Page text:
Sharing our stories

We asked our community two questions. How has HSV affected your life? And what would better treatment or a cure mean for you?

How has HSV affected your life?
I was diagnosed with HSV-2 at 21. The doctor was very abrupt and offered no support, medically or emotionally. It was, quite literally, soul crushing. I’d been with my boyfriend 3 or 4 months at the time and made him get tested. Negative. Looking back, it’s clear that he is an asymptomatic carrier who got a false negative because he wasn’t actively shedding anymore when he was tested. In the years since I’ve also been exposed to HSV-1. As I’ve aged I’ve found my symptoms have worsened and I’ve been on antivirals to mediocre success for nearly a decade.

That’s what helps me hang on and gives me hope.

I’ve had two kids during this time and motherhood increases the transmission anxiety to the point of obsessive behaviors and occasional suicidal thoughts. I am never not worried about my children. We discourage sharing drinks, food, utensils, and cups, we encourage thorough hand washing, and I never kiss them. I can’t kiss booboos like other moms. The skin on my hands is reptilian from my constant hand washing. The stigma around the virus means I have no one to talk to about it, save my partner. My physical symptoms are, luckily, more annoying than anything else, but the mental and emotional toll is excruciating. Having contracted it from someone who is asymptomatic, the fear that I’ll transmit it during asymptomatic shedding is constant. This is why I don’t ever kiss my children. If it weren’t for Herpes Cure Research group I’ve found and their proactive work towards awareness and supporting cure research I would be a hopeless, anxious mess.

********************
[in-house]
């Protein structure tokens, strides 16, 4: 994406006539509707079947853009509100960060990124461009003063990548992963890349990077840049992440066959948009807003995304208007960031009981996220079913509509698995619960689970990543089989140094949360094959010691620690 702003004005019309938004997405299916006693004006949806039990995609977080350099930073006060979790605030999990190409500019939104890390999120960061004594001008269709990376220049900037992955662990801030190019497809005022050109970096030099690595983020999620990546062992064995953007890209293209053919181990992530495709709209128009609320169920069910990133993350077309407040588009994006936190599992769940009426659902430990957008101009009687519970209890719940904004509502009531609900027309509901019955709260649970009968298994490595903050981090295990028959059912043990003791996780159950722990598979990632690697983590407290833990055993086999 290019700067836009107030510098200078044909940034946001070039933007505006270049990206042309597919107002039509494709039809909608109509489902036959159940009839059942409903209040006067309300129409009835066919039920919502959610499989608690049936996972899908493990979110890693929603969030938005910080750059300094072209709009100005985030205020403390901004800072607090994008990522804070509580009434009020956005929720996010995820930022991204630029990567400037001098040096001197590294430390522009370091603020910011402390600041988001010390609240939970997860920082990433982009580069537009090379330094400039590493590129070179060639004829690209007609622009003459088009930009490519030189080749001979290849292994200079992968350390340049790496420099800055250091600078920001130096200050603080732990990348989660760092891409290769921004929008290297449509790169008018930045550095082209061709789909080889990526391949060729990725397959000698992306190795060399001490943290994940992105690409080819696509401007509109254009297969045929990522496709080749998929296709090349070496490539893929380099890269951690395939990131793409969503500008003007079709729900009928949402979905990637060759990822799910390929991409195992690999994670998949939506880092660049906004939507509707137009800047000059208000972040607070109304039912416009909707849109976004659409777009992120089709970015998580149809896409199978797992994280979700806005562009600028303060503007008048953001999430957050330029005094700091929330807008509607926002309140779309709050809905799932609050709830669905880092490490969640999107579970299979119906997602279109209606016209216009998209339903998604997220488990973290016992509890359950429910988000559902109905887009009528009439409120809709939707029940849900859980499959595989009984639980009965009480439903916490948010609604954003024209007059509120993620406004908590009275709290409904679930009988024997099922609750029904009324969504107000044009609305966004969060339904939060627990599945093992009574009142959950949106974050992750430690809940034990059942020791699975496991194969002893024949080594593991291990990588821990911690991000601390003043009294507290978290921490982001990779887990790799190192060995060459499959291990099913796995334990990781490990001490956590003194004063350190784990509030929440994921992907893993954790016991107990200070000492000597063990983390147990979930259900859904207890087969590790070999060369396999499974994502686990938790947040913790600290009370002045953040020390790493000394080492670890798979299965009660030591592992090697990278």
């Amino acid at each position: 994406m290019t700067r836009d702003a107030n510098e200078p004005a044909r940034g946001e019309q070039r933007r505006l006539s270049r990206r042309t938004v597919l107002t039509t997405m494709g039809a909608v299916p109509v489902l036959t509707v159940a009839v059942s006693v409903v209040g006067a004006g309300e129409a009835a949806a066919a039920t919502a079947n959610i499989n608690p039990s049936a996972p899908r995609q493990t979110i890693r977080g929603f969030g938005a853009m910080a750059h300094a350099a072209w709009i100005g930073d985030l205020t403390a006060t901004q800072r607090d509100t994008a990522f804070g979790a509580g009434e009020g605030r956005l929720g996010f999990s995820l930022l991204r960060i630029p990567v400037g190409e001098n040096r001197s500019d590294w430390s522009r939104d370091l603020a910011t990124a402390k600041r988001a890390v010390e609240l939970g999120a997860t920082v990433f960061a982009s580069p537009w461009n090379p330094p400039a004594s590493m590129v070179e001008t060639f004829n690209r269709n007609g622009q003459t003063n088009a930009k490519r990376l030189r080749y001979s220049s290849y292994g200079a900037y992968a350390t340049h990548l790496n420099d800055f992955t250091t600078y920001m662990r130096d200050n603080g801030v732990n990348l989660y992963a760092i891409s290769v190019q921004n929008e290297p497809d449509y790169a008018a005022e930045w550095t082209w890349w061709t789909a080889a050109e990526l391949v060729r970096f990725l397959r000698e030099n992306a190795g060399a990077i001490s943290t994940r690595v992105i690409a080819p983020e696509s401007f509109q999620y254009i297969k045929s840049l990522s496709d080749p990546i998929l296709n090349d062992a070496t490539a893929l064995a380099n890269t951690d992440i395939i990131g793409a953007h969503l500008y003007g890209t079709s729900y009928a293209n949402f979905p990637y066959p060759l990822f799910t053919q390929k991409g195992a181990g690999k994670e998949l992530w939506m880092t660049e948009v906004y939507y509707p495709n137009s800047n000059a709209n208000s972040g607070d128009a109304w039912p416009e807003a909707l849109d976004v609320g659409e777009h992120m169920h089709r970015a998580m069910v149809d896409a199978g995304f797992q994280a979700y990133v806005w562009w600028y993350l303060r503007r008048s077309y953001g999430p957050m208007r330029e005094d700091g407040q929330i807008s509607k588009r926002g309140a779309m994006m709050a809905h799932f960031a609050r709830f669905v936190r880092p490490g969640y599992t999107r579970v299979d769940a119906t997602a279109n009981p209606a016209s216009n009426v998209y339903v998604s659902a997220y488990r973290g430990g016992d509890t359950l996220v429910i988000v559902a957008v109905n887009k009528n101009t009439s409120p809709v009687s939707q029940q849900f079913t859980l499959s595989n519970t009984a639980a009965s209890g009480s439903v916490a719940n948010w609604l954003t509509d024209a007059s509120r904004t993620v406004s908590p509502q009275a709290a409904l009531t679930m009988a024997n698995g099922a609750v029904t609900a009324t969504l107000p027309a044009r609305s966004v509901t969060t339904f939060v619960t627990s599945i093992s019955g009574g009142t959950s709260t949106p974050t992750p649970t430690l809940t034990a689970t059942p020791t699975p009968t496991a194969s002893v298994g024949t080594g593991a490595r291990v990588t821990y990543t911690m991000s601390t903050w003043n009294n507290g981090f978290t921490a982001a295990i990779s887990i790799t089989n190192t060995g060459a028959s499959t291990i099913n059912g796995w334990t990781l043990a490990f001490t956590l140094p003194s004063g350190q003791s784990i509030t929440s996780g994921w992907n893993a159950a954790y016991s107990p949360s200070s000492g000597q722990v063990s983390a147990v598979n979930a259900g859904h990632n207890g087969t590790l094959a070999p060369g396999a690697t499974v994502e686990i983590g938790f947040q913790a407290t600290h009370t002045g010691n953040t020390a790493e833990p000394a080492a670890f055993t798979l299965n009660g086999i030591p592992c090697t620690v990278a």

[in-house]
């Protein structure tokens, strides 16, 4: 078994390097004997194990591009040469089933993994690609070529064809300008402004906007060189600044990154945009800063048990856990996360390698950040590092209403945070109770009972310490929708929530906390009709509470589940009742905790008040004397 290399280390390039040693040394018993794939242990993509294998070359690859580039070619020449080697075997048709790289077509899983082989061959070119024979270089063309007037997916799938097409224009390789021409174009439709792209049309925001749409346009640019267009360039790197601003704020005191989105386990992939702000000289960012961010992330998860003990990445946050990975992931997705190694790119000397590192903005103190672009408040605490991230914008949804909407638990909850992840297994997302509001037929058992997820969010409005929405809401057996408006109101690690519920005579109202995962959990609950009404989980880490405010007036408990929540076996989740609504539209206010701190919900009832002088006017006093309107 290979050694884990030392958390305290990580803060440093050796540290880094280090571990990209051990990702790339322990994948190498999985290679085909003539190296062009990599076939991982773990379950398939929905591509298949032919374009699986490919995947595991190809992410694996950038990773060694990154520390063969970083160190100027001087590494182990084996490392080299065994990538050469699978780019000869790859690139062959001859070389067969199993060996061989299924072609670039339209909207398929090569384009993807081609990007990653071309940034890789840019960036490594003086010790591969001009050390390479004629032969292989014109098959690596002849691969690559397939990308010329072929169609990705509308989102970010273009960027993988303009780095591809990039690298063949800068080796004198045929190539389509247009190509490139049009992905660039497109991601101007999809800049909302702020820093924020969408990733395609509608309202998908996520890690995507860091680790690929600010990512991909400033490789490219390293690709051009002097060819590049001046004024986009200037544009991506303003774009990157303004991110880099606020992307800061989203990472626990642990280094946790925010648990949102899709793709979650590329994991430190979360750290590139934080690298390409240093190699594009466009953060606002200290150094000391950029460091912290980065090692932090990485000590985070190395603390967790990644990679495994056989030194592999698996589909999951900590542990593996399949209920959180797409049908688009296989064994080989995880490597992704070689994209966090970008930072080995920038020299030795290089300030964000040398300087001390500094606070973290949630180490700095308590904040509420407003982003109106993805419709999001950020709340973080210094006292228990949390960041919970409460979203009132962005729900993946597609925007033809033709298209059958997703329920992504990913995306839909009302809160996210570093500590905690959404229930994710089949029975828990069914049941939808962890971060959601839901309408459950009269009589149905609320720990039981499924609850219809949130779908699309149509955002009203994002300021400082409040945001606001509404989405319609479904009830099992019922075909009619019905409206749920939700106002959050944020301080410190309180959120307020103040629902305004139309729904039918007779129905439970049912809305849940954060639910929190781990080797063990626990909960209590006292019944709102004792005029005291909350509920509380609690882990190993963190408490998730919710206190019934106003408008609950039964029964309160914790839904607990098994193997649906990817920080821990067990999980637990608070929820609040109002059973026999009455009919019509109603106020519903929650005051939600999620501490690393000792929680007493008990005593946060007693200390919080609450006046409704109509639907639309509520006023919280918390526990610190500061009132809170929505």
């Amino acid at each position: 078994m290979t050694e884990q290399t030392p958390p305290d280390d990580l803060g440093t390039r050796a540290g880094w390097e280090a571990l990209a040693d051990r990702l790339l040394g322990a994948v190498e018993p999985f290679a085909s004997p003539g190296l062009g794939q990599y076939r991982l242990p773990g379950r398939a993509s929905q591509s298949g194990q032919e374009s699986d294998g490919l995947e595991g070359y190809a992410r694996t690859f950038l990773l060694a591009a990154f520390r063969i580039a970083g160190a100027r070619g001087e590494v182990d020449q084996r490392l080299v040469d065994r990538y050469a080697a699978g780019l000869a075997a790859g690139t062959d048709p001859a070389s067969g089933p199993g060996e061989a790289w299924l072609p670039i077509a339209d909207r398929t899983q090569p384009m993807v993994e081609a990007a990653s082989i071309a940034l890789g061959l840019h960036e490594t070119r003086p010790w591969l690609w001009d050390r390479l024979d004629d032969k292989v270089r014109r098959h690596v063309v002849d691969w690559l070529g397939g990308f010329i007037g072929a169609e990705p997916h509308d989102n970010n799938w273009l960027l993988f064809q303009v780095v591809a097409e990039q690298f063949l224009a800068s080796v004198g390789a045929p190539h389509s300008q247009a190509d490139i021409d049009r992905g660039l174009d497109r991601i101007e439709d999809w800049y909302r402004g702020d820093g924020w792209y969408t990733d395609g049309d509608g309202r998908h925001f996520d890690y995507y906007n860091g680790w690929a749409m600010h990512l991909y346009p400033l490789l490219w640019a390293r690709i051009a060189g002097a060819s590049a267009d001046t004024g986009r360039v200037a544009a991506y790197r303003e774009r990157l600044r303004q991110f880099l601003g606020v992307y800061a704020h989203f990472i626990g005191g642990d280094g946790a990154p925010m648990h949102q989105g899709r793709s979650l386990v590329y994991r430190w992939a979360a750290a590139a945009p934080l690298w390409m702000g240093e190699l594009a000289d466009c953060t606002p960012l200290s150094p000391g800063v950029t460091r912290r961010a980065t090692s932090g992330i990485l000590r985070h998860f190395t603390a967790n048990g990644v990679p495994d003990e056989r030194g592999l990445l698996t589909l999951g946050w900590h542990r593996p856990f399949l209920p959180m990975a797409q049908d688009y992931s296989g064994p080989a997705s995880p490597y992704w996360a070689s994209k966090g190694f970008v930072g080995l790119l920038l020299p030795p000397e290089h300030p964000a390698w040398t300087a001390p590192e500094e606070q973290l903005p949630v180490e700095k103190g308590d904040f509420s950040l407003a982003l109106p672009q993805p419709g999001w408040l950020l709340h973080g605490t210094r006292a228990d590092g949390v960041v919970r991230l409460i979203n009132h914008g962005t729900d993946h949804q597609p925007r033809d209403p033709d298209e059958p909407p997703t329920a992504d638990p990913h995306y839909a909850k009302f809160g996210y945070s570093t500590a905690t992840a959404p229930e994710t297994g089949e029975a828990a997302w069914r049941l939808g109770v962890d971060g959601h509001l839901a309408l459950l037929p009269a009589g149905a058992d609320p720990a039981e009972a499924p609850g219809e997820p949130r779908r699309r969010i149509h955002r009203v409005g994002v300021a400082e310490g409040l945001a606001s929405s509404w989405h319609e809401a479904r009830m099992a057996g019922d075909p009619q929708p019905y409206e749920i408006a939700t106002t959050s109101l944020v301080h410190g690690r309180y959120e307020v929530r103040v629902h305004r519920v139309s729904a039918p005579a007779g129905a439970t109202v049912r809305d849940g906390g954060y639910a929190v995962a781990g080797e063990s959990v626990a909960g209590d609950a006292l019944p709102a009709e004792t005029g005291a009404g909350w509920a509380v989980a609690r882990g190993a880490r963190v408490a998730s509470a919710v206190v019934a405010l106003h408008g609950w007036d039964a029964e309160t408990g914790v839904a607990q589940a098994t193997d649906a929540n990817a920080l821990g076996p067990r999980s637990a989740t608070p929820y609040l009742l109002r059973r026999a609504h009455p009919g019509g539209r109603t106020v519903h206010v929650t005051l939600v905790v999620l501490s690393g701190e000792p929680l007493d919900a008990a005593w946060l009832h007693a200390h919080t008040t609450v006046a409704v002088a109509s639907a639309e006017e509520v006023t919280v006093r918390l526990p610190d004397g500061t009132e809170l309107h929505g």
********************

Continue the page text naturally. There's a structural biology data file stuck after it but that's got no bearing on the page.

What would better treatment or a cure mean for you?

If there was something that could stop the shedding and reduce or remove my chances of transmission it would be a life saver. My biggest fear is giving this to someone who might have more extreme physical symptoms than I do. If I have to deal with my own physical symptoms and risks forever, so be it, but knowing that I could no longer transmit anymore would mean I could kiss my kids. I would do anything for that, risk anything. The timeline for treatments is long and chances are that when/if anything is available my kids will be teens or maybe even adults. I’m in my early 30s and my hope is for something that will let me kiss my grandkids. That’s what helps me hang on and gives me hope.

E.R., New England, USA

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